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tracin' rays

Alex Evans mmalex

tracin' rays
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View bbo4lpzw.txt
bbo notes
this is literally just the first time I've got the module compiling, so it's not any way 'done' its just 'a step closer', but at least I can send you a hex file now.
theres gonna be teething trouble coz Ive not tried a lot of this before!
but heres what I think:
to program it, you can use stm32cubeprogrammer, (or the ide), that you can get from
you can either use DFU mode where you disconnect it from euro power, and plug a USB A<->USB A cable in to it. as it powers up, you may need to short JP1 which forces it into ST's DFU bootrom, windows should detect the USB device and stm32cube programmer should let you flash it via DFU mode. (I havent tried this yet, but will).
mmalex / allpasstest.cpp
Created Mar 4, 2020
quick timing test of different ways of writing a chain of serial allpasses
View allpasstest.cpp
#include "stdafx.h"
#include <Windows.h> // for performance counter
// quick test of the theory in
// we try running a simple impulse train (click every 4096 samples) through 6 allpasses with random lengths
// we time how long it takes to process 1 million samples, structuring the loop 3 ways:
// - a sample at a time with self contained allpass structures,
// - a sample at a time with a single big buffer
// - a block at a time using self contained allpass structures, operating in place on a 256 sample buffer.
// using this naive code, on a single core of my AMD threadripper, with default release compile settings on visual studio 2015,
// I see
mmalex /
Last active Mar 17, 2021
optimising allpass reverbs by using a single shared buffer

TLDR: if you've got a bunch of delays in series, for example all-pass filters in a reverb, put them all in a single big buffer and let them crawl over each other for a perf win!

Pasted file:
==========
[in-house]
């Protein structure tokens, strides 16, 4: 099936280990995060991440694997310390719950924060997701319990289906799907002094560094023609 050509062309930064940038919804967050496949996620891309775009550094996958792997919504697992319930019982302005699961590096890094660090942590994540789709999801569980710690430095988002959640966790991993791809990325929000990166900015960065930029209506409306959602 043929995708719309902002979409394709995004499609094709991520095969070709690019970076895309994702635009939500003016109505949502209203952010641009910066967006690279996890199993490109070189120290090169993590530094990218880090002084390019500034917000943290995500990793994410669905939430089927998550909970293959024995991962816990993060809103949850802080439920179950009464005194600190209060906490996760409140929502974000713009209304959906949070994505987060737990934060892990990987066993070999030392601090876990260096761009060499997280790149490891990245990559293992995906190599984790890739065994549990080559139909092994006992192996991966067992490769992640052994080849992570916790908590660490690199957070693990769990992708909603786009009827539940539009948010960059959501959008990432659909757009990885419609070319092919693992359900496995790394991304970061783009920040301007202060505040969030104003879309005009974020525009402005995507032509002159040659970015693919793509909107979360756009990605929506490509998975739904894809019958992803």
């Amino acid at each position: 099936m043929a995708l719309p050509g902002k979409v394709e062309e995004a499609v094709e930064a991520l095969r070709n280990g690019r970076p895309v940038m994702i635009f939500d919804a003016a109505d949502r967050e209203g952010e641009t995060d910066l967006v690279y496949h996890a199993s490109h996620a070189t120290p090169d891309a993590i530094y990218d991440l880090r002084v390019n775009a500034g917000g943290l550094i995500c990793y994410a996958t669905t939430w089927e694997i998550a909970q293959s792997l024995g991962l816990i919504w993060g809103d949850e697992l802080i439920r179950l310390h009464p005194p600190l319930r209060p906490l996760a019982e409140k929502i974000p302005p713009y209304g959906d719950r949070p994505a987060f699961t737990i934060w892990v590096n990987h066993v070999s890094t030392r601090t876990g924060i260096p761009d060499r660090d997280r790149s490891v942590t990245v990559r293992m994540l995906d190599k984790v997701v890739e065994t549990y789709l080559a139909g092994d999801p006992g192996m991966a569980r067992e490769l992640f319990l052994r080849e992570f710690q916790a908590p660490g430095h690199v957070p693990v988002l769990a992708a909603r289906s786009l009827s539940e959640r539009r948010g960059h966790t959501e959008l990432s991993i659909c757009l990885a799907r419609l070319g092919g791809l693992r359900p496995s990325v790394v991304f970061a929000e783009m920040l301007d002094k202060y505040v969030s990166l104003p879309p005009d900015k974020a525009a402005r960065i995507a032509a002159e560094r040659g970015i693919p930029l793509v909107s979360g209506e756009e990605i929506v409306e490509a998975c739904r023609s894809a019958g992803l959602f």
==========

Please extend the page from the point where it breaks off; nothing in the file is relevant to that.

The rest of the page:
recently I was fiddling around with my hobby reverb code, in preparation for porting it onto a smaller/slower CPU. I'd implemented a loop-of-allpass filters type reverb, just like everybody else, and indeed, I basically had the classic 'OOP'ish abstraction of an 'allpass' struct that was, say, 313 samples long, and... did an allpass. on its own little float buffer[313]. (well, short integer, not float, but thats not relevant) I'll write out the code in a moment.

but then I was browsing the internet one night, as you do, and stumbled on this old post by Sean Costello of Valhalla DSP fame - noting the sad passing of Alesis founder and general all-round DSP legend, Keith Barr.

It's worth a read just for his wonderful anecdote about the birth of the midiverb - which spawned the thou

View midi2osc.cpp
quick midi 2 osc hack by @mmalex, use at your own risk etc
reads midi messages, forward them to osc messages on your network.
barely tested but works for me in windows 7, compiled with msvc 2015 sp2
stick a midi2osc.ini file in the same folder as the exe to configure it, with lines like these:
mmalex / base85_test.cpp
Created Jul 28, 2015
example for @ocornut of encoding groggy clean as a base85 string
View base85_test.cpp
const char *font_85 =
View gist:7917083